U.S. Steel to focus on energy, autos, profits and image remake, CEO Longhi says
Instead of relying on “one-dimensional cost cutting,” taking advantage of energy and automotive opportunities and perhaps undergoing an image remake focused on technology are key to incoming CEO Mario Longhi's plan to revive U.S. Steel Corp.
“We pretty much focused on surviving for a long time,” Longhi, now president of the nation's second-biggest steelmaker, told a group of about 200 business leaders on Thursday at a Pittsburgh Technology Council breakfast briefing.
Longhi, 59, who is spearheading an initiative to improve the struggling steel company's performance, provided a glimpse of what to expect as he prepares to take over from longtime CEO John P. Surma, 58, on Sept. 1. His promotion was announced last week.
Under Surma, U.S. Steel has not produced an annual profit in four years, and its stock price is near a five-year low.
Longhi, who is viewed by analysts as having the background to help reverse the company's slide, said no cost-cutting targets will be disclosed for Project Carnegie, the initiative he is leading to help turn around the company. And he emphasized the importance of technology and creating opportunities for increased use of steel in auto manufacturing and drilling.
The company has expanded oil and natural gas tubing production, he said. U.S. Steel spent more than $200 million on tubing projects at its Lorain, Ohio, plant, and it took full control of its McKeesport Tubular plant two years ago to take advantage of drilling demand.
On the consumption side, it uses gas in its blast furnaces and other processes, consuming 130 trillion cubic feet in North America last year.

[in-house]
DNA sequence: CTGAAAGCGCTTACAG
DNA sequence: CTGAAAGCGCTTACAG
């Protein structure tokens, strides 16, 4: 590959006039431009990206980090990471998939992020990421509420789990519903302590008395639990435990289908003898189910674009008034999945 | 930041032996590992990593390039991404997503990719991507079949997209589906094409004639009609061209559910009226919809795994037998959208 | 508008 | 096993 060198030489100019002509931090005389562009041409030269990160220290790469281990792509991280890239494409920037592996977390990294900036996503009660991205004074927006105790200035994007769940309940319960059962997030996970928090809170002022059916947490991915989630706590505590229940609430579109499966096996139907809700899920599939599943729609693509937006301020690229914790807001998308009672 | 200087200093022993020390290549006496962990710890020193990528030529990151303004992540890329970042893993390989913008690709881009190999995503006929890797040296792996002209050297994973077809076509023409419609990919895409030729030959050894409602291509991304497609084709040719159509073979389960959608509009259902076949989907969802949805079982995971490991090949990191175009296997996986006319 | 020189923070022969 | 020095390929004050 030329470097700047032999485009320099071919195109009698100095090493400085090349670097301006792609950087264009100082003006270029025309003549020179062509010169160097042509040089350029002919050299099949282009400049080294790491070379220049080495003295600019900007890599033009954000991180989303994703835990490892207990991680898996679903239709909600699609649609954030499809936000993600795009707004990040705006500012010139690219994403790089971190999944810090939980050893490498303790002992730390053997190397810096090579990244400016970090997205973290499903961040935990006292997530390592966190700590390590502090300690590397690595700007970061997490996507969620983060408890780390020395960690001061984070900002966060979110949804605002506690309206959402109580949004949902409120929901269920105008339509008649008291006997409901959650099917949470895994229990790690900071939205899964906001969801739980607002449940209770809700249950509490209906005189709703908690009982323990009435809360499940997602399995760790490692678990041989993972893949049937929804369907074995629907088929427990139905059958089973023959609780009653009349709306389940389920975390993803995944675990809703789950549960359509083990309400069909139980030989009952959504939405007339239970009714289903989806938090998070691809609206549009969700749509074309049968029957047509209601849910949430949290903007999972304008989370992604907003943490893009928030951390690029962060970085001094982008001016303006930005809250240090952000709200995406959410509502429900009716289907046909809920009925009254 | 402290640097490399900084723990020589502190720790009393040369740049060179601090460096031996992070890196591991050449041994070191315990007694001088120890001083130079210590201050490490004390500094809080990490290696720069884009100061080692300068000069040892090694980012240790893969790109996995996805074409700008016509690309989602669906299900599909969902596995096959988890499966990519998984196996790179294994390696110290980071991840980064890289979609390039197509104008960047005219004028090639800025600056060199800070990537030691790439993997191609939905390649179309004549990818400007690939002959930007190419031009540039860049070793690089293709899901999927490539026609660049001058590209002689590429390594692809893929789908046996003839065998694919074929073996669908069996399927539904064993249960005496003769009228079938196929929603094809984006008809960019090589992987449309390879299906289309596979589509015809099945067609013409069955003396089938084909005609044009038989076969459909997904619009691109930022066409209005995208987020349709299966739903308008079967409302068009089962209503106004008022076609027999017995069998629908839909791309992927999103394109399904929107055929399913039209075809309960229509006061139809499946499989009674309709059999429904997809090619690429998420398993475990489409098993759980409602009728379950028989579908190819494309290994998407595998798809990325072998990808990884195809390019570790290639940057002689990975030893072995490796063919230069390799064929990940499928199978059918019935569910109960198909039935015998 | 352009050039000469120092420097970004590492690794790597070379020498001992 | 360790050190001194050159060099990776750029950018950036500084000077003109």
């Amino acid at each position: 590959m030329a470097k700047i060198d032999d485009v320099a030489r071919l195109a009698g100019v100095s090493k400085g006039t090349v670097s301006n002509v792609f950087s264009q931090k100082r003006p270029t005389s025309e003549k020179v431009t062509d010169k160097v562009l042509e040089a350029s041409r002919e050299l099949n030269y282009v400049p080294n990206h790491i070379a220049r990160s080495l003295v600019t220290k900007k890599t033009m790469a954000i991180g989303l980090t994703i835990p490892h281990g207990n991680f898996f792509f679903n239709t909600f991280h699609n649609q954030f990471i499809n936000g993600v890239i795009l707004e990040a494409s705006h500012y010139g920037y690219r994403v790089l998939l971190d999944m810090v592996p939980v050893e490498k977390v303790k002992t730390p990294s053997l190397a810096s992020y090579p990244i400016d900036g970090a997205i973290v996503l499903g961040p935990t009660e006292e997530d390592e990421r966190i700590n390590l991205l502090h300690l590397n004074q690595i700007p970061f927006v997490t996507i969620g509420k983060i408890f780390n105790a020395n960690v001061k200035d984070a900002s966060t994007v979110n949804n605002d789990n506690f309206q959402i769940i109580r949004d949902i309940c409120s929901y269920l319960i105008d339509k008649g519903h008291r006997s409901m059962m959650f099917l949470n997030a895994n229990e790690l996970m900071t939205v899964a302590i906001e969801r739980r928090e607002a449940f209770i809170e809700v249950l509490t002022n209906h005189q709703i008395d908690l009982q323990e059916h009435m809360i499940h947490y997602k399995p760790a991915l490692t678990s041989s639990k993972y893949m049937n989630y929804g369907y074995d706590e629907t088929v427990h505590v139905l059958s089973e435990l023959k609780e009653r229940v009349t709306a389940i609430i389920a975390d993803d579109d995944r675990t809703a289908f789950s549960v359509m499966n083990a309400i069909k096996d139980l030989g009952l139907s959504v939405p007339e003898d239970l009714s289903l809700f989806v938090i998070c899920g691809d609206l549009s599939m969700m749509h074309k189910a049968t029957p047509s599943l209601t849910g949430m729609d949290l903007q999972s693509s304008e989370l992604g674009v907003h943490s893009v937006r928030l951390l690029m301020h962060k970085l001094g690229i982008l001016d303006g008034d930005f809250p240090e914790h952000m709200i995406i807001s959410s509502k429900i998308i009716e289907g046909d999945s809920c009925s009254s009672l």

“Our team at our research center (in Munhall) is playing a role in these activities through research and computer modeling,” he said. “That includes continued focus on optimizing the blend of fuels used in our blast furnaces to maintain the lowest carbon cost.”
Longhi began his 35-year career in 1978 as an engineer in his native Brazil before he joined Alcoa Inc. in 1982 as a construction supervisor at an aluminum refinery. He worked for Alcoa for 23 years in Brazil, the United States and Switzerland. In 2006, he was named CEO of Gerdau Ameristeel Corp., an operator of mini-mills, and joined U.S. Steel in 2012.
His background in aluminum is helping him identify growth opportunities for the steelmaker from the government's mandate that automakers meet a 54.5 mpg target by 2025.
“Having worked in aluminum for many years, I understand the importance of what the auto market represents,” Longhi said. “Competing materials like aluminum have moved aggressively for years to gain a bigger share of vehicle curb weight.”
On Wednesday, U.S. Steel met with Chrysler, which Longhi said is “pushing the boundaries of development methods.”
“We have offered them a solution that if put to use ... can probably mean a 25 percent to 30 percent weight reduction and meet the (new) standards,” Longhi said. “... It's a very exciting time for us.”
U.S. Steel is an “amazing” technology company, Longhi said, mentioning computers that guide blast furnace operation, controls for “sophisticated shapes or rolled products” and software that manages financial analysis.
“Regardless of the fact that many times the steel industry portrays itself showing just a blast furnace with flames, it is profoundly more scientific that just that,” he said.
Longhi said his review of ways to improve the company's operations and financial performance will emphasize “a new way of doing business (that stands up) under all market conditions” rather that just cost cuts.
”There is little strategic vision behind a one-dimensional cost cutting program,” he said. “Instead, we'll view this as a profitability and value enhancement initiative.”
John D. Oravecz is a staff writer for Trib Total Media.